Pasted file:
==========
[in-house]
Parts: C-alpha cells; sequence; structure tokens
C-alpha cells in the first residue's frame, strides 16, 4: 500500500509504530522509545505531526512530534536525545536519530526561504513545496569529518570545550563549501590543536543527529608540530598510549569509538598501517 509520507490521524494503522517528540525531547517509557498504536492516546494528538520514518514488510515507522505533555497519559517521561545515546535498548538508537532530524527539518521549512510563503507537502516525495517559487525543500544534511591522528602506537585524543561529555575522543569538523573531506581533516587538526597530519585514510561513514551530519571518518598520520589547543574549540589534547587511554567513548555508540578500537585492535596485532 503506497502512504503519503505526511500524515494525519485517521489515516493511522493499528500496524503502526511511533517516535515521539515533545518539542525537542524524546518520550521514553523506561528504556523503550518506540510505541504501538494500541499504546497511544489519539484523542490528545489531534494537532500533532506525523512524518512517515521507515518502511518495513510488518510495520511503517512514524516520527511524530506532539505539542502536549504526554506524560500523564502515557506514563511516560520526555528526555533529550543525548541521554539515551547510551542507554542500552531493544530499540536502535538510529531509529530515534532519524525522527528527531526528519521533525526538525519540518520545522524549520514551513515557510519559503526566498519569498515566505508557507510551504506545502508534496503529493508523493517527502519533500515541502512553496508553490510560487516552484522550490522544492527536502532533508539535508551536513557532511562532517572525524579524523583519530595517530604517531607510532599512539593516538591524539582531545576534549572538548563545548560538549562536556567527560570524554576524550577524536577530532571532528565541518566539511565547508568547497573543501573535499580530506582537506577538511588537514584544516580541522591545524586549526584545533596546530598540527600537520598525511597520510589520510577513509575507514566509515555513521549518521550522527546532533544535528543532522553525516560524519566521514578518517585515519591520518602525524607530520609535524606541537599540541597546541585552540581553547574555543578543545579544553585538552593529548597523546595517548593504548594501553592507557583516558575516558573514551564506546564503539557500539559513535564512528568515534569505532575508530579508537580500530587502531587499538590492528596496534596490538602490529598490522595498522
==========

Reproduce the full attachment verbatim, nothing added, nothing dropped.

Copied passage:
[in-house]
Parts: C-alpha cells; sequence; structure tokens
C-alpha cells in the first residue's frame, strides 16, 4: 500500500509504530522509545505531526512530534536525545536519530526561504513545496569529518570545550563549501590543536543527529608540530598510549569509538598501517 509520507490521524494503522517528540525531547517509557498504536492516546494528538520514518514488510515507522505533555497519559517521561545515546535498548538508537532530524527539518521549512510563503507537502516525495517559487525543500544534511591522528602506537585524543561529555575522543569538523573531506581533516587538526597530519585514510561513514551530519571518518598520520589547543574549540589534547587511554567513548555508540578500537585492535596485532 503506497502512504503519503505526511500524515494525519485517521489515516493511522493499528500496524503502526511511533517516535515521539515533545518539542525537542524524546518520550521514553523506561528504556523503550518506540510505541504501538494500541499504546497511544489519539484523542490528545489531534494537532500533532506525523512524518512517515521507515518502511518495513510488518510495520511503517512514524516520527511524530506532539505539542502536549504526554506524560500523564502515557506514563511516560520526555528526555533529550543525548541521554539515551547510551542507554542500552531493544530499540536502535538510529531509529530515534532519524525522527528527531526528519521533525526538525519540518520545522524549520514551513515557510519559503526566498519569498515566505508557507510551504506545502508534496503529493508523493517527502519533500515541502512553496508553490510560487516552484522550490522544492527536502532533508539535508551536513557532511562532517572525524579524523583519530595517530604517531607510532599512539593516538591524539582531545576534549572538548563545548560538549562536556567527560570524554576524550577524536577530532571532528565541518566539511565547508568547497573543501573535499580530506582537506577538511588537514584544516580541522591545524586549526584545533596546530598540527600537520598525511597520510589520510577513509575507514566509515555513521549518521550522527546532533544535528543532522553525516560524519566521514578518517585515519591520518602525524607530520609535524606541537599540541597546541585552540581553547574555543578543545579544553585538552593529548597523546595517548593504548594501553592507557583516558575516558573514551564506546564503539557500539559513535564512528568515534569505532575508530579508537580500530587502531587499538590492528596496534596490538602490529598490522595498522